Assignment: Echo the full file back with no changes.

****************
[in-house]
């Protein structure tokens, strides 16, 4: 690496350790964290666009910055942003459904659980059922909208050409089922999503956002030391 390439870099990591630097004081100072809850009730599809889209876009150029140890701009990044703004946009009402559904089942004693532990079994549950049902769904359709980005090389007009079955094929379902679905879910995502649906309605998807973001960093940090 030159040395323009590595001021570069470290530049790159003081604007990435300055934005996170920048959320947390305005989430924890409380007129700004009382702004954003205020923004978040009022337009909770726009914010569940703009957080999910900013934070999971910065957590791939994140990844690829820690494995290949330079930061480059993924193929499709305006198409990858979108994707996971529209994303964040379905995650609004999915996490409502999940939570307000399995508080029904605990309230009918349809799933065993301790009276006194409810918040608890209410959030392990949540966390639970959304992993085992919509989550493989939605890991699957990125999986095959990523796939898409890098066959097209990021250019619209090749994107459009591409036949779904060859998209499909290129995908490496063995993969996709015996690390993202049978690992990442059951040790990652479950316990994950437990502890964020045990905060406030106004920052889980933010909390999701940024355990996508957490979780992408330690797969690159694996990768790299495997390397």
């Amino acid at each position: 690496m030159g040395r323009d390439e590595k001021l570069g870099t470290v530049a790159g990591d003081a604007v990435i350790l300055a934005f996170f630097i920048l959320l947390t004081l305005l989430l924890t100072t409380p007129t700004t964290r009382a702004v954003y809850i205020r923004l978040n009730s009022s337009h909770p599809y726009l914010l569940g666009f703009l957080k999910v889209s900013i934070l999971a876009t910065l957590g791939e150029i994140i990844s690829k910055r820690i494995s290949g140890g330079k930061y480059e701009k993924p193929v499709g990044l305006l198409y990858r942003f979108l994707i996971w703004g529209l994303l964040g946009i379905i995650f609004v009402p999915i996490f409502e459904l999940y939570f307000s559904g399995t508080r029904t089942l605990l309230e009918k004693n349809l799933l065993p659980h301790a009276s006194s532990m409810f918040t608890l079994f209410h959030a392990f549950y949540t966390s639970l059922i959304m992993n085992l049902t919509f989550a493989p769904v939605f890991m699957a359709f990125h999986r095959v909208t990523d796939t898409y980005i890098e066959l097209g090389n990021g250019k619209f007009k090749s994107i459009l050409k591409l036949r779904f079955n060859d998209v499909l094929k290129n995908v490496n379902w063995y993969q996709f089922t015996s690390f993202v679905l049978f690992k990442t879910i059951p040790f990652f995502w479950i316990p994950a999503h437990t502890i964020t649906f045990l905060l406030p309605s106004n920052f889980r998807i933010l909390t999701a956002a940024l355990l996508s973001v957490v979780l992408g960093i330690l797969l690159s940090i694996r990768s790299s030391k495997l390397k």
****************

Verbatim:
[in-house]
């Protein structure tokens, strides 16, 4: 690496350790964290666009910055942003459904659980059922909208050409089922999503956002030391 390439870099990591630097004081100072809850009730599809889209876009150029140890701009990044703004946009009402559904089942004693532990079994549950049902769904359709980005090389007009079955094929379902679905879910995502649906309605998807973001960093940090 030159040395323009590595001021570069470290530049790159003081604007990435300055934005996170920048959320947390305005989430924890409380007129700004009382702004954003205020923004978040009022337009909770726009914010569940703009957080999910900013934070999971910065957590791939994140990844690829820690494995290949330079930061480059993924193929499709305006198409990858979108994707996971529209994303964040379905995650609004999915996490409502999940939570307000399995508080029904605990309230009918349809799933065993301790009276006194409810918040608890209410959030392990949540966390639970959304992993085992919509989550493989939605890991699957990125999986095959990523796939898409890098066959097209990021250019619209090749994107459009591409036949779904060859998209499909290129995908490496063995993969996709015996690390993202049978690992990442059951040790990652479950316990994950437990502890964020045990905060406030106004920052889980933010909390999701940024355990996508957490979780992408330690797969690159694996990768790299495997390397």
């Amino acid at each position: 690496m030159g040395r323009d390439e590595k001021l570069g870099t470290v530049a790159g990591d003081a604007v990435i350790l300055a934005f996170f630097i920048l959320l947390t004081l305005l989430l924890t100072t409380p007129t700004t964290r009382a702004v954003y809850i205020r923004l978040n009730s009022s337009h909770p599809y726009l914010l569940g666009f703009l957080k999910v889209s900013i934070l999971a876009t910065l957590g791939e150029i994140i990844s690829k910055r820690i494995s290949g140890g330079k930061y480059e701009k993924p193929v499709g990044l305006l198409y990858r942003f979108l994707i996971w703004g529209l994303l964040g946009i379905i995650f609004v009402p999915i996490f409502e459904l999940y939570f307000s559904g399995t508080r029904t089942l605990l309230e009918k004693n349809l799933l065993p659980h301790a009276s006194s532990m409810f918040t608890l079994f209410h959030a392990f549950y949540t966390s639970l059922i959304m992993n085992l049902t919509f989550a493989p769904v939605f890991m699957a359709f990125h999986r095959v909208t990523d796939t898409y980005i890098e066959l097209g090389n990021g250019k619209f007009k090749s994107i459009l050409k591409l036949r779904f079955n060859d998209v499909l094929k290129n995908v490496n379902w063995y993969q996709f089922t015996s690390f993202v679905l049978f690992k990442t879910i059951p040790f990652f995502w479950i316990p994950a999503h437990t502890i964020t649906f045990l905060l406030p309605s106004n920052f889980r998807i933010l909390t999701a956002a940024l355990l996508s973001v957490v979780l992408g960093i330690l797969l690159s940090i694996r990768s790299s030391k495997l390397k």